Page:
Are eggs what they’re cracked up to be? Brown eggs or white eggs, Omega 3 eggs, Free run eggs, Free range eggs, Organic eggs, eggs and cholesterol, eggs and heart disease
All eggs are not created equal. I was in the grocery store trying to decide which eggs to buy. Do I buy free range eggs, organic eggs, free run eggs, omega 3 eggs, omega 3 plus eggs? Should I just get the regular eggs? If I get regular eggs, then should I buy white or brown? I had a lot of questions but no clear cut answer…or is there?
Brown or White
First of all, there is no nutritional difference between eggs that are white or brown. They are white or brown due to genetic differences in the hen that lays them–that’s all. So regular brown eggs are not superior to regular white eggs. Oh and by the way, regular caged hens are crowded and in cages, so they need to have hormones and antibiotics in the feed to prevent infection.
Omega 3 eggs
Omega 3 eggs are laid by hens that are in cage but given feed high in omega 3 fatty acids. So the omega 3 fatty acids (DHA and EPA) that they feed on are also present in the eggs at higher levels. Numerous research has demonstrated that eating DHA from fish oil helps lower triglycerides, a blood fat linked to heart disease. Omega 3 “plus” eggs sometimes have added beneficial carotenoids in the feed such as lutein and zeanxanthin.
Free run and free range eggs
Free run and free range eggss are essentially the same; free run hens are allowed to roam in the barn and feed on nesting perches whereas free range hens are allowed to roam outside as well. These free range eggs laid by hens that are allowed to roam free in an open environment for a specified time should be better. What makes them better? Well let’s see…they have less cholesterol, more vitamin A and E, less than half the saturated fat content, and much more beta carotene(carotenoids) as long as the nutrients in the feed are better.(1) These carotenoids give an enhanced deep yellow color to the yolk. Remember that carotenoids are antioxidants also found in carrots, yams, and cantaloupe. These nutrients offer a protective role against early atherosclerosis.(2) But unfortunately since the feed is not certified organic, farmers are not required to avoid non-organic feed, antibiotics and hormones. Still, I would think fewer antibiotics (or maybe none) would be required since they are allowed to roam free compared to regular caged hens. The colour of the yolk is more appealing but hopefully it is not from artificial colour added to the feed.
Organic eggs are laid by hens that have organic feed and are allowed to roam free as well. So you have the benefits of organic feed and the the benefits of the hens being free range. Well, you probably could have guessed that I chose organic eggs.
The Cholesterol Question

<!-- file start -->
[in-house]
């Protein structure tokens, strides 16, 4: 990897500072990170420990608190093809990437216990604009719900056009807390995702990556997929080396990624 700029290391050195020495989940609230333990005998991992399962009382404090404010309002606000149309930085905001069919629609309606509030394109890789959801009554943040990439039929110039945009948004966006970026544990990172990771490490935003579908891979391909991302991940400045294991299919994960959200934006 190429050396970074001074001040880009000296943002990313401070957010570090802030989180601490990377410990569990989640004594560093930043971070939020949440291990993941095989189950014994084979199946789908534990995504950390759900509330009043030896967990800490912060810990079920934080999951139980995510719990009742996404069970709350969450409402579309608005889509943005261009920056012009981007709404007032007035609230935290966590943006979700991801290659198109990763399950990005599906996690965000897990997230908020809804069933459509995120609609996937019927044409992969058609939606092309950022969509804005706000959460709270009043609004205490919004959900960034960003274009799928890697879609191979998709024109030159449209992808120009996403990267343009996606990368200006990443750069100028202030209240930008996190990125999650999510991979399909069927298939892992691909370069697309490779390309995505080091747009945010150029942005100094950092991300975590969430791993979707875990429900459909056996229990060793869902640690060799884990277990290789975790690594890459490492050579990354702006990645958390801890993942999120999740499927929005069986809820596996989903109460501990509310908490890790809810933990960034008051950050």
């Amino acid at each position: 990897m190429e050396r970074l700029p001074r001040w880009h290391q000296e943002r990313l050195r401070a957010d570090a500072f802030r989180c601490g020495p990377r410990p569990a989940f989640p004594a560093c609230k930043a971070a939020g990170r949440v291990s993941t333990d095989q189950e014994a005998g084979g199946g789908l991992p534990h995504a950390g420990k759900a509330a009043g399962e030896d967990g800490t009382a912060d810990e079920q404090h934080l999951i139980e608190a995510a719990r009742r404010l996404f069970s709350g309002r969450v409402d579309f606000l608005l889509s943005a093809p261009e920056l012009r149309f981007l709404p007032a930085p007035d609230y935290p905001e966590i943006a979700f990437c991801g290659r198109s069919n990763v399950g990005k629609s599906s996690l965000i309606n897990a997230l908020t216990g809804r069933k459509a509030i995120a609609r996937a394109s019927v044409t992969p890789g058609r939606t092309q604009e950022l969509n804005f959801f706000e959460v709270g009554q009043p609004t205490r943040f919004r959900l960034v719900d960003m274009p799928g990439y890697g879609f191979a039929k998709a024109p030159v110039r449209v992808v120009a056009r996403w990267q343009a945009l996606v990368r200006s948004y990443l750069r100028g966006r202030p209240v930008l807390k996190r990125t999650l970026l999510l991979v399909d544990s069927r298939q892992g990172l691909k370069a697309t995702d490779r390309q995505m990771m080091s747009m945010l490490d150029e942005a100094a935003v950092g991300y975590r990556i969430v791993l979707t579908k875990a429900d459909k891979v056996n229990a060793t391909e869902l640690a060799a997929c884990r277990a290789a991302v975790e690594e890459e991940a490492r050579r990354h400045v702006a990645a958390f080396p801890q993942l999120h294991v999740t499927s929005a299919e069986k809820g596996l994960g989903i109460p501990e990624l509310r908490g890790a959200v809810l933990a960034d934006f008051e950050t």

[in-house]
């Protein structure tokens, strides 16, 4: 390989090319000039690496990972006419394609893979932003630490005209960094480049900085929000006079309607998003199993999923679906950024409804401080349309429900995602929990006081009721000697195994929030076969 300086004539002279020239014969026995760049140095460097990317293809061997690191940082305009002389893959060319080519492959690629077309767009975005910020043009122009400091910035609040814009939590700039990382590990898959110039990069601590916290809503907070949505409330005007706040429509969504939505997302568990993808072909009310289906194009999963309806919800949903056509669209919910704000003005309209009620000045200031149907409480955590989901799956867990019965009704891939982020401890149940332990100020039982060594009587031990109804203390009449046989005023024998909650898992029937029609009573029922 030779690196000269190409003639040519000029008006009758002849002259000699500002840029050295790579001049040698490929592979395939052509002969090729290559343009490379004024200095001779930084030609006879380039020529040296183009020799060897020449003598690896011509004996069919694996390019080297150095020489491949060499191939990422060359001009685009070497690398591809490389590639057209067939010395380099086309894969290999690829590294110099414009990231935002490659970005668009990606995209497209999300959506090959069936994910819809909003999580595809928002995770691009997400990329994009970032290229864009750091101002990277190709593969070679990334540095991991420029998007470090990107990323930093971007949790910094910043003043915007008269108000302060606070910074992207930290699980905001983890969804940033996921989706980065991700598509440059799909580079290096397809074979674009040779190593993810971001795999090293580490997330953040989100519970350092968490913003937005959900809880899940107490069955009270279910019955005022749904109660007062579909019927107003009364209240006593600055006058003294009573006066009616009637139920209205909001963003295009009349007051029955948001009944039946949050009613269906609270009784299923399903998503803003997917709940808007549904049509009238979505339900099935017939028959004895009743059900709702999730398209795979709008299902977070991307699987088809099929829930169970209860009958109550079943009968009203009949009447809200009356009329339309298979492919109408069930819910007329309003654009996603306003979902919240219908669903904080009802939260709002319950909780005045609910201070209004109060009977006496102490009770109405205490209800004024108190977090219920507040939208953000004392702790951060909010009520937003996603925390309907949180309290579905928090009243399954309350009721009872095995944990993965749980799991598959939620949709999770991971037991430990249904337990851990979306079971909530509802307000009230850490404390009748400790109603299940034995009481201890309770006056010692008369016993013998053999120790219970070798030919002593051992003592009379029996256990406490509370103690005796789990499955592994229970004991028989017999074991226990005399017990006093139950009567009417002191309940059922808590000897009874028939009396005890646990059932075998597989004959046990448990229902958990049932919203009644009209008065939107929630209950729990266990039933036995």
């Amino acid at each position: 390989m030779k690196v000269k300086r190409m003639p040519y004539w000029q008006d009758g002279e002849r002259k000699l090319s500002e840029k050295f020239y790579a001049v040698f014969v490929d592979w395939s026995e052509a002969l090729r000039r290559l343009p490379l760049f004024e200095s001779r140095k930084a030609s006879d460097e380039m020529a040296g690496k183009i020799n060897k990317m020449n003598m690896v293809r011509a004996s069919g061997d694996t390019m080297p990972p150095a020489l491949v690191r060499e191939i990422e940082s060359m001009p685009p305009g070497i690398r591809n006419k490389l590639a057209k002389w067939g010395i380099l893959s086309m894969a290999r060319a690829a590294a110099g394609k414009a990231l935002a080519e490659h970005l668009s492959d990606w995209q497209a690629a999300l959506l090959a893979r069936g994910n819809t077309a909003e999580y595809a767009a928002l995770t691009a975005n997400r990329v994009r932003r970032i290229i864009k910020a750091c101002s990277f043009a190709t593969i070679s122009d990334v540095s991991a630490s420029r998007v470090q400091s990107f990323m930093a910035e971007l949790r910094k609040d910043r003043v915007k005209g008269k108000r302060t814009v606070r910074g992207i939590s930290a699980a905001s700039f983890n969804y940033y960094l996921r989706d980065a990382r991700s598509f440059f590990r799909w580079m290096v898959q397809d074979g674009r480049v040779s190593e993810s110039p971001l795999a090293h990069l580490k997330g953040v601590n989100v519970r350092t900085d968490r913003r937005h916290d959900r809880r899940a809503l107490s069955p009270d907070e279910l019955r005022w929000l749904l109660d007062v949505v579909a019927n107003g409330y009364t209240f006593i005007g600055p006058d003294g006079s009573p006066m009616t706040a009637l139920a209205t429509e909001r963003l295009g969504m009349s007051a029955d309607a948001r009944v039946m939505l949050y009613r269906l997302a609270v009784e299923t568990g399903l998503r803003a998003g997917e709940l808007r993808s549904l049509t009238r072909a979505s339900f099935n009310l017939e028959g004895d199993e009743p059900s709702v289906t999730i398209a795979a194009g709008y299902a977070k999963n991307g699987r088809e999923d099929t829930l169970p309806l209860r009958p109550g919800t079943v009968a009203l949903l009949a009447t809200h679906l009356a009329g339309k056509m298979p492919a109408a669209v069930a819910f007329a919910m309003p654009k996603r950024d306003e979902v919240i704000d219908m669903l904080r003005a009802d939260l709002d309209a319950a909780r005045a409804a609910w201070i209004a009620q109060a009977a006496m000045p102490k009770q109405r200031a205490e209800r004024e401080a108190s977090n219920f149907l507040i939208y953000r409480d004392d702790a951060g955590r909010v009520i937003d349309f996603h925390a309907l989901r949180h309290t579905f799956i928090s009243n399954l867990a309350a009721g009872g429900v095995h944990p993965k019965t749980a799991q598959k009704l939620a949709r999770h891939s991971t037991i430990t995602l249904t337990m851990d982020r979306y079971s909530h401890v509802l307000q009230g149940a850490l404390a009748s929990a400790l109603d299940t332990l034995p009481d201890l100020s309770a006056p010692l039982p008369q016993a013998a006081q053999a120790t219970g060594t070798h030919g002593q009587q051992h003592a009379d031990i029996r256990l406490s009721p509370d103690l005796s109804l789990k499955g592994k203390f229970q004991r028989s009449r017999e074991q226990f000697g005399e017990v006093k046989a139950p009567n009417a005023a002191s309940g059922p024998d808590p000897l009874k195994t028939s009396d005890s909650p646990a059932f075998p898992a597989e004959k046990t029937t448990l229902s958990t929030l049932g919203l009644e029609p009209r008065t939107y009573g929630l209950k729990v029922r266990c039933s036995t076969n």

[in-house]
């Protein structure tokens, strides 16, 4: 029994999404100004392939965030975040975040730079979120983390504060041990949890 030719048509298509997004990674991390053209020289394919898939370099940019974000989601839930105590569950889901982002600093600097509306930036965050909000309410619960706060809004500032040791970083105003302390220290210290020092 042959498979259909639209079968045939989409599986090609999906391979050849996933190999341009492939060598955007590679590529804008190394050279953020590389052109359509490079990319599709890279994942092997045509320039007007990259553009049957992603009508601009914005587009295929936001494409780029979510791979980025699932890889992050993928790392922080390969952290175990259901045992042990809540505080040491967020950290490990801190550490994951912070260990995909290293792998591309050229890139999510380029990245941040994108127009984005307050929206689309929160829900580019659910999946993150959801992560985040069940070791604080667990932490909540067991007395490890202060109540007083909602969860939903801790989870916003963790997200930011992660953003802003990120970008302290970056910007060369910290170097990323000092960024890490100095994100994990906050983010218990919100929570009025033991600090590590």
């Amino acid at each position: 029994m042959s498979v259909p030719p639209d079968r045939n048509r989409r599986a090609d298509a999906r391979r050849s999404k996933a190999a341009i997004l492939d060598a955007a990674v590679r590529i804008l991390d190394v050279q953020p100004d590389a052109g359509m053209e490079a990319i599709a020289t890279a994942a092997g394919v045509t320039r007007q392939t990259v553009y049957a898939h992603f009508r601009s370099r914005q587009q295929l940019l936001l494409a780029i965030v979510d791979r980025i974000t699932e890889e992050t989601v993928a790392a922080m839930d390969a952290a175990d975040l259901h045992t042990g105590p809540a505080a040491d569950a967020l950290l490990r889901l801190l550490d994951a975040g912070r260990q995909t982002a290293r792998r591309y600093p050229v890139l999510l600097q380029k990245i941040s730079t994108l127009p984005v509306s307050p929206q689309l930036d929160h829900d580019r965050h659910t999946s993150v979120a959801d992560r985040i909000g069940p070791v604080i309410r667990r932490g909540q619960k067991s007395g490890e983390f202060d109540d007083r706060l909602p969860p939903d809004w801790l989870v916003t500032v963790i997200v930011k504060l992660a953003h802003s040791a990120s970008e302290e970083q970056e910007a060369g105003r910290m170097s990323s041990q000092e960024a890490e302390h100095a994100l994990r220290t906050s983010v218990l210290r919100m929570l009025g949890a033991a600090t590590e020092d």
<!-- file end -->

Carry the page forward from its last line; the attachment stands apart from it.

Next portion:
We hear that eggs have cholesterol so they have to be avoided. But just because they contain cholesterol doesn’t mean they will increase you blood cholesterol levels. Your body makes most of the cholesterol in your blood, not from the diet. Egg have 18 essential vitamins and mineral, is a high quality protein and not excessively high in saturated fat. Each egg contains about 200mg of cholesterol. 300mg of cholesterol daily is allowed in according to heart and stroke foundations. One egg per day doesn’t increase the heart attack and stroke risk in healthy men but a study notes that diabetic men perhaps shouldn’t have too many eggs.(Less than on egg per day).
In this study published in the American Journal of Clinical Nutrition, researchers followed 21,327 male physicians for 20 years and found that consuming eggs – up to six a week – was not linked with a greater risk of heart attack, stroke or death from all causes. But, the results were different for men with diabetes. Those who ate seven or more eggs a week compared with less than one had double the risk for all-cause mortality, presumably from heart disease.(3) Interestingly, that study also reported a relationship between egg consumption and risk of heart disease in people with diabetes. Among those with diabetes, egg-a-day eaters were a bit more likely to develop heart disease than those who rarely ate eggs.
This isn’t the first study to find no connection between egg intake and heart disease in healthy people. A previous study by Harvard’s public health determined that eating one egg a day had no overall impact on the risk of heart disease or stroke in men and women.(4)
Evidence that eating eggs increases heart disease risk is weak, there is plenty of scientific support for making other dietary modifications. Numerous studies have shown that reducing saturated and trans fats, limiting sodium intake and increasing consumption of fish, whole grains and fiber guard against heart disease.